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How Do I Know if I Should Buy, Sell or Hold?

"Buy low, sell high" is a favorite quip uttered by actors playing Wall Street tycoons in movies. It would be great if we could know that when we buy a stock it is low in price and that we will be certain to make a killing later when we sell it. Unfortunately, such knowledge is impossible to come by.

When people talk about buying, selling and holding, they are really talking about two different things: whether they should buy, sell or hold classes of assets, such as stocks, bonds and cash; and whether they should buy, sell or hold stocks or bonds of individual companies.

Buying, Selling and Holding Asset Classes

When investors buy, sell or hold, asset classes, such a decision should be part of a long-term and focused financial plan. For example, a young couple decide that they want to fund their child's higher education, they would figure out how much they could afford to invest each year or month. Generally, such couples may put the majority of the funds into stocks or stock funds because stocks generate the highest returns relative to other investments, such as bonds or cash. If the child is, say, two, they may be investing, or buying regularly in stocks or stock mutual funds, for example, buying $200 worth of stock each month, based, of course, on their income and whether they want to send their child to a private or public university. They may be buying and holding stocks until the child reaches the ages of 13 or 14.

At that point, with only four or five years before they need to pay tuition, they may be gradually selling some of their stocks and moving into medium-term bonds or bond funds, which are less volatile than stocks. In effect, the couple is reducing the risk that their stock market gains could be hurt by a sudden downturn in prices.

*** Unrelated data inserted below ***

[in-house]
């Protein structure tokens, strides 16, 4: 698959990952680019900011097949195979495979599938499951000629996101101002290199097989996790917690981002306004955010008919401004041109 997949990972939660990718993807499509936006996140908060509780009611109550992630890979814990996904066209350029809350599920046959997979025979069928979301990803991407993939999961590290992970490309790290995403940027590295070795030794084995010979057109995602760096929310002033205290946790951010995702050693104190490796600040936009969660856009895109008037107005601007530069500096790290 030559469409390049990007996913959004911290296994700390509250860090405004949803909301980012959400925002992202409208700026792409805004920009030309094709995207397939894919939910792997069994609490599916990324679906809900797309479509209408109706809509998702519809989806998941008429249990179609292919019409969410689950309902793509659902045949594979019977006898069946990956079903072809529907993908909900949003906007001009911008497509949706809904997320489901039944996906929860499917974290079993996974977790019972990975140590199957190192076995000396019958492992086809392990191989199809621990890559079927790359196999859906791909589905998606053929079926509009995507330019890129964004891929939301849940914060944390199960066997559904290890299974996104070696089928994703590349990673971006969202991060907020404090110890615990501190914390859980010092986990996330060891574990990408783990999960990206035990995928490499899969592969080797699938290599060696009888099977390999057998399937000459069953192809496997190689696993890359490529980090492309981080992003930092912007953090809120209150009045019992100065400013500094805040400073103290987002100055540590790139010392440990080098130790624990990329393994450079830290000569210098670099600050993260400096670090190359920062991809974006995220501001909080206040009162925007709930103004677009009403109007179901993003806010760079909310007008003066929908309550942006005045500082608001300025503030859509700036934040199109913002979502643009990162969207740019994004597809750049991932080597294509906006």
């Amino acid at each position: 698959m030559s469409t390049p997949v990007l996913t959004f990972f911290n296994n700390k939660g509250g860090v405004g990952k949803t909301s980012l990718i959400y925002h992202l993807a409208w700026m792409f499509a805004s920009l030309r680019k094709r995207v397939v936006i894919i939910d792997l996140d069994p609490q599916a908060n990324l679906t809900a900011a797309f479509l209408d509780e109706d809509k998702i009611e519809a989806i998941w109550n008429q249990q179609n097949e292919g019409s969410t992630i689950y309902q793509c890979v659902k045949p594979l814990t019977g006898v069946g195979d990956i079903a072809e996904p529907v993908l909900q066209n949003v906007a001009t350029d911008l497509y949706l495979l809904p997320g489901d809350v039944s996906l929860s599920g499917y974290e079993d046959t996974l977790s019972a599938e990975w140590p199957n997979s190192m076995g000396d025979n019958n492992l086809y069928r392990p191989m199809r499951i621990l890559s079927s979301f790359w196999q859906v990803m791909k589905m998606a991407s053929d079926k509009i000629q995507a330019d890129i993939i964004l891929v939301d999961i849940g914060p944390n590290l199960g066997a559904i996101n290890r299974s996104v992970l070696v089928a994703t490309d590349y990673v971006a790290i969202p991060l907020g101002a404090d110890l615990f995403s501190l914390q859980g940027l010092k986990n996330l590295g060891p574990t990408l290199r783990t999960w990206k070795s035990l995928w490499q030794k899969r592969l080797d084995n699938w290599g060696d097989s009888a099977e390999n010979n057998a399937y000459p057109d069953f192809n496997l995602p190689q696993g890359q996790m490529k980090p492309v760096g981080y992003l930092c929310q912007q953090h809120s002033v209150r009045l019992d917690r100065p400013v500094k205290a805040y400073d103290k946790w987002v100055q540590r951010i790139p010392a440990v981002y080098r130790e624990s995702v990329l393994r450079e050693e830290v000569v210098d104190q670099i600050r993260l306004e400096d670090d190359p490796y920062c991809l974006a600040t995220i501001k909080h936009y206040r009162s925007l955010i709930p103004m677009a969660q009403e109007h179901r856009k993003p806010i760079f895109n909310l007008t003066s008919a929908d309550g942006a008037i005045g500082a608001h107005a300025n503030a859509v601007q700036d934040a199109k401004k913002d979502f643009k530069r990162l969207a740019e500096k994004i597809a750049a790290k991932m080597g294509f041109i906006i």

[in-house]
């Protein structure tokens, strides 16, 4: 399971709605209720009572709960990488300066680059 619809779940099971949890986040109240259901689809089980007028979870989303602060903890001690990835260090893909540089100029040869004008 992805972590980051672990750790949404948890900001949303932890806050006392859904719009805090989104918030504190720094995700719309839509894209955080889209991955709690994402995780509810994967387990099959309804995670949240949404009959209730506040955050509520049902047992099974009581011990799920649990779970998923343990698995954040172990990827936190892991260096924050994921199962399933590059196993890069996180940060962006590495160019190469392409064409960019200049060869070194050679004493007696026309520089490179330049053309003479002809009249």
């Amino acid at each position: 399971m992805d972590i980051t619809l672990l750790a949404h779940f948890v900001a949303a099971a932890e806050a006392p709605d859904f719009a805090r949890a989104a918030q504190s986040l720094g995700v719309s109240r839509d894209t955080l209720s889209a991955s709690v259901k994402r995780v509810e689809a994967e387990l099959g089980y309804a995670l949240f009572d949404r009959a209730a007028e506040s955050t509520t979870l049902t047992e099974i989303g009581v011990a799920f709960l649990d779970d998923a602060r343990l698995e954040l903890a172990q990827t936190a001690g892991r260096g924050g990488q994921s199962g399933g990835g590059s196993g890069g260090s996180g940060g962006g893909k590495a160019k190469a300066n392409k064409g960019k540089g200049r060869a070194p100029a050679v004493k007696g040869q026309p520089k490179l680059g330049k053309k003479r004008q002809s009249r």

By the time the child is in college, they may have sold all their stock and have their proceeds in a combination of cash and short-term, high quality bonds, such as government bonds, in order to make sure that they can indeed pay the expense.

Clearly then when buying, selling and holding asset classes, the key driver is achieving the long-term financial goal.

Buying, Selling and Holding Individual Stocks

Figuring out when to buy, sell and hold individual stocks is much harder to determine. In general, financial professionals advise a long-term buy and hold approach, meaning that investors should carefully research companies they are interested in investing in and once they buy them, hold them for at least 10 years or more.

Many studies have shown that when investors try to time the market, that is guess when a stock is low or high and try to make a profit on the difference, they bet wrong. Another problem with buying and selling stocks quickly is transaction costs. In other words, even if there was a way to time the market and make a profit, costs such as broker commissions, taxes, etc. would eat away at those gains.

Many investment philosophies offer general rules when to buy, sell and hold. For example, value investing suggests buying companies when their price-earnings ratio is below that of the market as a whole and their competitors. If and when the company's price-earnings ratio rises above the market as a whole and its competitors, than that company is considered to be overvalued, and an investor should consider selling it and taking profits.

Some investors overreact to bad news about their companies and drops in their share prices. They think to themselves "everyone's dumping this stock, I should too." That may be a mistake. Investors need to analyze and decide for themselves whether a company that is seeing its share price drop really is in trouble, or is just having a minor setback.

That is no easy thing to decide. Some investors, in fact, talk themselves into believing that a company and its stock price will recover when in fact, the company will likely go under. These investors don't want to admit to themselves that they will incur losses and ride the stock down to the very end.

To reduce the tendency to react emotionally to changes in share prices, investors need to remain calm and collected and rely on the facts, as outlined in corporate earnings reports, news articles, etc. Another way to remain calm is to talk about your investments with a financial professional or join an investment club, where you'll get a variety of opinions on what you should do.

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